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Med Microbiol Immunol. 2010 May;199(2):81-92. doi: 10.1007/s00430-009-0137-2. Epub 2009 Dec 6.

Induction of immune response to the 17 kDa OMPA Burkholderia cenocepacia polypeptide and protection against pulmonary infection in mice after nasal vaccination with an OMP nanoemulsion-based vaccine.

Author information

1
Michigan Nanotechnology Institute for Medicine and Biological Sciences (MNIMBS), University of Michigan, 9220 MSRB III, 1150 W. Medical Center Dr., Ann Arbor, MI, 48109-5648, USA. pmakidon@umich.edu

Abstract

Burkholderia cepacia complex (Bcc) are opportunistic bacteria associated with life-threatening illness in persons with cystic fibrosis. Once Bcc colonization is established, these antimicrobial-resistant and biofilm-forming bacteria are difficult to eradicate and are associated with increased rates of morbidity and mortality. At present, no vaccines are available to prevent the Bcc infection. There is currently a paucity of published information regarding the development of vaccines designed to prevent Burkholderia colonization. This work expands on the recent studies published by Bertot et al. [Infect Immun 75(6):2740-2752, 2007], where successful protective immune responses were generated in mice using a B. multivorans OMP-based vaccine. Here, we evaluate an experimental mucosal vaccine against Bcc using a novel mucosal adjuvant (nanoemulsion) and a novel B. cenocepacia-based OMP antigen. The OMP antigen derived from B. cenocepacia was mixed with either nanoemulsion or with PBS and delivered intranasally to CD-1 mice. Serum analysis showed robust IgG and mucosal secretory IgA immune responses in vaccinated versus control mice. The antibodies had cross-neutralizing activity against both B. cenocepacia and B. multivorans species. We found that immunized mice were protected against pulmonary colonization with B. cenocepacia. We have also identified that a 17 kDa OmpA-like protein highly conserved between Burkholderia and Ralstonia species as a new immunodominant epitope in mucosal immunization.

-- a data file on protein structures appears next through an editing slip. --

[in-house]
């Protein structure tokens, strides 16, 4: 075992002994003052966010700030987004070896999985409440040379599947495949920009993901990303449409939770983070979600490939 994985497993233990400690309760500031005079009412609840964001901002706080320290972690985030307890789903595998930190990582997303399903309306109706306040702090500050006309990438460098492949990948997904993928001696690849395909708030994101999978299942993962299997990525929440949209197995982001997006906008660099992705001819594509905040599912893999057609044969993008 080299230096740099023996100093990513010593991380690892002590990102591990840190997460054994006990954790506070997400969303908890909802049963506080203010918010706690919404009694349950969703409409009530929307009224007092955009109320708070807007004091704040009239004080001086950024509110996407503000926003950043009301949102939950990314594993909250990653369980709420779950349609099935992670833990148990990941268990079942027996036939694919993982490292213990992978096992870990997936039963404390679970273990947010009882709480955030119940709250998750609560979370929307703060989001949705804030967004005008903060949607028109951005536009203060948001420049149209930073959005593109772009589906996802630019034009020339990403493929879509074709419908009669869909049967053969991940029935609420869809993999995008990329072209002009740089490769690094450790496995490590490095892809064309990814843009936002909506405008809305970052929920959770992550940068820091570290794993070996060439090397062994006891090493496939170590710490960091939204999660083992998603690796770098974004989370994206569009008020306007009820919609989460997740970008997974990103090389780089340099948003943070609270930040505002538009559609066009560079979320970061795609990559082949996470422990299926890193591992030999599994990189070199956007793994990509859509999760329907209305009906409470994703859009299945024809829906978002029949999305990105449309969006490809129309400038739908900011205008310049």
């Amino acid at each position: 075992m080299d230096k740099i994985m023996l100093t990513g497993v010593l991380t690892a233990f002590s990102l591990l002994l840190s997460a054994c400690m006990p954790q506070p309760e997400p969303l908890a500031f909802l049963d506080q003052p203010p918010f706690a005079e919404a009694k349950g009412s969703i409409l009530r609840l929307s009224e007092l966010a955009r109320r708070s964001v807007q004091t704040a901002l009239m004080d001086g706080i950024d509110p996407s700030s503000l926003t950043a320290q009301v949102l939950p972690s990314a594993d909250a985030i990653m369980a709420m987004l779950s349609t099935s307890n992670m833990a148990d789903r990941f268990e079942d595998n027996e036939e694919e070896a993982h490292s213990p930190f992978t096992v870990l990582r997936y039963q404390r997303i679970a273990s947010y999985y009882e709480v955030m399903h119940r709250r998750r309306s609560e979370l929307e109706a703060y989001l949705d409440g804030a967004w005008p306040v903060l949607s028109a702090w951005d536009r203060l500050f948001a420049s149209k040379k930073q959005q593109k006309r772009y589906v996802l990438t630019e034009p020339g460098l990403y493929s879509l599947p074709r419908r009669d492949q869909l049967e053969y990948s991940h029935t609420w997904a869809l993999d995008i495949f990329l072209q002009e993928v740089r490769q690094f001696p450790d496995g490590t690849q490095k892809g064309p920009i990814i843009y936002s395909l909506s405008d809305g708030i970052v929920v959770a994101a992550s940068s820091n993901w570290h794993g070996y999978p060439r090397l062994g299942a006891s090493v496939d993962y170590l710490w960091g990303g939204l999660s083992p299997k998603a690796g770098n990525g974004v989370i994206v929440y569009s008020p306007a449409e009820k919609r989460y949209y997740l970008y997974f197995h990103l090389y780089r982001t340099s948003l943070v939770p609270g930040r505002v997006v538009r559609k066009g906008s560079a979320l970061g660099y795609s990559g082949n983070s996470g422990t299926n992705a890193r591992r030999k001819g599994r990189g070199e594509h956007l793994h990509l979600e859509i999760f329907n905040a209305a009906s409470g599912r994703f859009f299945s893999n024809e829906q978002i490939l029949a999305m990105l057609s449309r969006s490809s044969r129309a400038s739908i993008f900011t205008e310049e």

PMID:
19967396
DOI:
10.1007/s00430-009-0137-2
[Indexed for MEDLINE]

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